Conversations about end of life: A family physician’s perspective
News & Updates | October 7, 2022 | Sarah Dobec
Dr. Jonathan Reggler is a family physician as well as a medical assistance in dying (MAID) assessor and provider; he lives and practices on Vancouver Island. Dr. Reggler is the co-chair of Dying With Dignity Canada’s Clinicians Advisory Council and a former board member. As part of our efforts to encourage people across the country to have discussions about end of life and document their wishes, Dr. Reggler shared his insight as a family physician on the topic.
“As a family doctor I have a system; when my patients reach the age of 75, I have a routine conversation with them about two things: one, what would they like medical services to do if they were to have a cardiac arrest – would they like them to attempt to restart their heart or not – and two, what is their attitude towards MAID? I’m not asking if they would want MAID in the future but rather, if in the future we are having a conversation about end-of-life options would they like me to include information about MAID?”
Dr. Reggler shared that his patients’ answers often change over time, but he likes to start the conversation with everyone when they reach the age of 75. Interestingly, but not surprisingly, most of his patients do not have Advance Directives* in place, and very few bring up end-of-life planning.
“People do not like to think about death – their own or a loved one’s – so Advance Care Planning and documenting wishes are unfortunately rare. I encourage my patients to think about it and I even share a brochure on our provincial system, but I have not had a single Advance Care Plan handed back to me. It may be seen as a level of formality that people don’t want or are not prepared to discuss.”
It is understandable that people do not want to think about, or talk about death and dying, but there are great benefits from doing the work early on. Similar to a will dealing with a person’s estate, an Advance Directive makes it clear what health care a person wants, or does not want, when they cannot speak for themselves. This can help avoid disagreements among family members. Dying With Dignity Canada provides an Advance Care Planning Kit that guides you step-by-step through the process of considering and recording your wishes.
Conversations about health care, and particularly about end-of-life care, come down to knowing all your options and having accurate information so that you can make an informed decision.
“Once a patient is in their last stages of life, the conversation becomes about what those stages could look like and what their options are. When possible, I like to talk to the patient as soon as possible, especially if they are considering MAID because the paperwork and assessments take time. Of course, each patient’s case is unique, and everyone has different values. I have known some of my patients for almost 20 years, so I approach these conversations with care. What is most important is that they have the information they need to make an informed choice.”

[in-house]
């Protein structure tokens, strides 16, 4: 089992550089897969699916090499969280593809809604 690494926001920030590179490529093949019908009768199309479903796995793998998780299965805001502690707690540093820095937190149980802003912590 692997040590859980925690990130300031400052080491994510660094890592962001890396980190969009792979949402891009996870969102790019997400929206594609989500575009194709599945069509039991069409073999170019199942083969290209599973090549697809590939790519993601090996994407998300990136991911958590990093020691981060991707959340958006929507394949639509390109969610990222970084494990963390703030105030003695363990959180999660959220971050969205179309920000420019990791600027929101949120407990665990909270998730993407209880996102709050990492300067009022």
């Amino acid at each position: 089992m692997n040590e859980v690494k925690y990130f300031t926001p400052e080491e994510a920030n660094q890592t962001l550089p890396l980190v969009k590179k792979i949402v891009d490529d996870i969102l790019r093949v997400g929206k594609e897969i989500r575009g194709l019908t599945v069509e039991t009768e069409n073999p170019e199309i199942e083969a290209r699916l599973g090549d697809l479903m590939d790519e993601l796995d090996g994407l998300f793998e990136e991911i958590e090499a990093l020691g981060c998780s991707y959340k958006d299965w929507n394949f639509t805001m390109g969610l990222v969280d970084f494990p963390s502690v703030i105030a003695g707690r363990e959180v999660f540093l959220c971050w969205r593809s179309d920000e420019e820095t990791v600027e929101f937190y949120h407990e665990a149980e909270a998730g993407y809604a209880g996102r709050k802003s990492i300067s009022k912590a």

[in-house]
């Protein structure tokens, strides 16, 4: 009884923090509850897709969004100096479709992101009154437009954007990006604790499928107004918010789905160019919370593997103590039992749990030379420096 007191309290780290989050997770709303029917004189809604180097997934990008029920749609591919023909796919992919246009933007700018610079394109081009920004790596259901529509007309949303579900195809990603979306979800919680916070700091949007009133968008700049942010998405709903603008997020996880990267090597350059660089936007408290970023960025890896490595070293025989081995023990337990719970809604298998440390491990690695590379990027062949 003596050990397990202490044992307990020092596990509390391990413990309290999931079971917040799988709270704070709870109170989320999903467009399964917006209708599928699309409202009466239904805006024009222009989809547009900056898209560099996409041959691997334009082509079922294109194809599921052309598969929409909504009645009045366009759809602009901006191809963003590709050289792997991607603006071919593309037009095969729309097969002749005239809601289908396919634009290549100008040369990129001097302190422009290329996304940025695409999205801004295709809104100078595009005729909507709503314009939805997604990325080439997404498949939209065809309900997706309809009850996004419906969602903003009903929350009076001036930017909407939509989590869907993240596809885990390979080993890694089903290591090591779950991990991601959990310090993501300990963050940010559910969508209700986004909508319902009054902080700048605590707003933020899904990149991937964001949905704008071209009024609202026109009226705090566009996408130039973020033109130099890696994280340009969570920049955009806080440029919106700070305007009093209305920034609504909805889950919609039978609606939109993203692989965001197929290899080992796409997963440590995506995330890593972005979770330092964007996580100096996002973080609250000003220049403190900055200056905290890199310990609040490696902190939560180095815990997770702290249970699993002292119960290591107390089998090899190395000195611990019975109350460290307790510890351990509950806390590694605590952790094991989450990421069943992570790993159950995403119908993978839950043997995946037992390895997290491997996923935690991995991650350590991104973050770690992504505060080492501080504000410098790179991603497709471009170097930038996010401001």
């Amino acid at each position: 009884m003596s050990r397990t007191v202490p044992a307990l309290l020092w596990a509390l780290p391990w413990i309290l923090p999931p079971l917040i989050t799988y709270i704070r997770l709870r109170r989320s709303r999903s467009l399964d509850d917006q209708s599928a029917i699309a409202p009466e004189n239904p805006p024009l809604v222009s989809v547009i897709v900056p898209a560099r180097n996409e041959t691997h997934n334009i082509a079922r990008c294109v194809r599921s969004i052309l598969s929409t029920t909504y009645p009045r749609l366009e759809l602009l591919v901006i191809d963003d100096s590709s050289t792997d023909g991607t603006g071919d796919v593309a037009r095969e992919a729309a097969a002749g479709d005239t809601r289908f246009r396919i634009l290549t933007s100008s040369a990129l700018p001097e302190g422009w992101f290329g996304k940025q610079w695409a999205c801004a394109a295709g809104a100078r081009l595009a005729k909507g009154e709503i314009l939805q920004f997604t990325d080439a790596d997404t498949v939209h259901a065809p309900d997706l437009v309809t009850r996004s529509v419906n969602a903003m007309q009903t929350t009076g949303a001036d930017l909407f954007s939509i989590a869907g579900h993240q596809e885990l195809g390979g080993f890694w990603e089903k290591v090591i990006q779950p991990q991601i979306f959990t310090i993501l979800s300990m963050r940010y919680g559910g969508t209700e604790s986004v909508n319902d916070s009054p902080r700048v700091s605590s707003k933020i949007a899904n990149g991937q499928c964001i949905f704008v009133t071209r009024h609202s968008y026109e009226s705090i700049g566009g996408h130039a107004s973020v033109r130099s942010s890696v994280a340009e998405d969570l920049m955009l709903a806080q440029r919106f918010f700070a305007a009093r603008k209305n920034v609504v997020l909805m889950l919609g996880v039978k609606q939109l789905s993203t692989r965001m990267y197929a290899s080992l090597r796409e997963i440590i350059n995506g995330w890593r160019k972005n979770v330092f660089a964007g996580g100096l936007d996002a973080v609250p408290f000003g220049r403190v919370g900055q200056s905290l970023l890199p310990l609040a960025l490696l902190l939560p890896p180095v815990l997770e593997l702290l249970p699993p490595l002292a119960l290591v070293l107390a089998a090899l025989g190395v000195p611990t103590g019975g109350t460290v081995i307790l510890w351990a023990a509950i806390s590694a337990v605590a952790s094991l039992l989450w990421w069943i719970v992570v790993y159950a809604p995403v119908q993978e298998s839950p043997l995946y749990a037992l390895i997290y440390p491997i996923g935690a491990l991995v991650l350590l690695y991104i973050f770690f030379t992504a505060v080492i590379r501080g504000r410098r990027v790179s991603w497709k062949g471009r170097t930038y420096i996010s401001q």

Dr. Reggler shared a story about a religious patient who was in a great deal of pain and dying of lung cancer. “One of the advantages of a MAID assessment is we can often spend two hours with a patient and learn about their family, values and wishes. I always ask if the person is religious or spiritual. This patient was religious, and I asked him if he was worried about choosing a medically assisted death because of his faith. His response was yes, but he thought he had no other option to end the pain. I was able to tell him about palliative sedation. He was not aware of this option, and immediately said, “That’s what I want.” Palliative sedation drugs lower your level of consciousness to relieve intolerable symptoms. Its intent is not to hasten your death, but to provide comfort in the final stages of your life. With all the information, this patient was able to choose his final days in accordance with his spiritual beliefs.”
End-of-life decisions can be complicated by the values and beliefs of family members, which is a great incentive for everyone to talk about and document their own wishes. “In cases where family members do not agree with a patient’s decision, it can be awkward, but I remain supportive of the patient. In some cases, the family has a lack of understanding of what is happening to their loved one, and I am able to explain the situation and offer some clarity to help explain the patient’s choice.”
Talking about our end-of-life wishes is uncommon and not prioritized by many. The irony is, it’s the one thing we all have in common, we are going to die. By starting conversations with your primary health care provider and family (biological or chosen) you offer a clear idea of what is important to you, and you ease some of the pressure at an already stressful time.
You can begin the process by downloading Dying With Dignity Canada’s free Advance Care Planning Kit.
*The term used for Advance Directive may be different depending on the province or territory in which you live.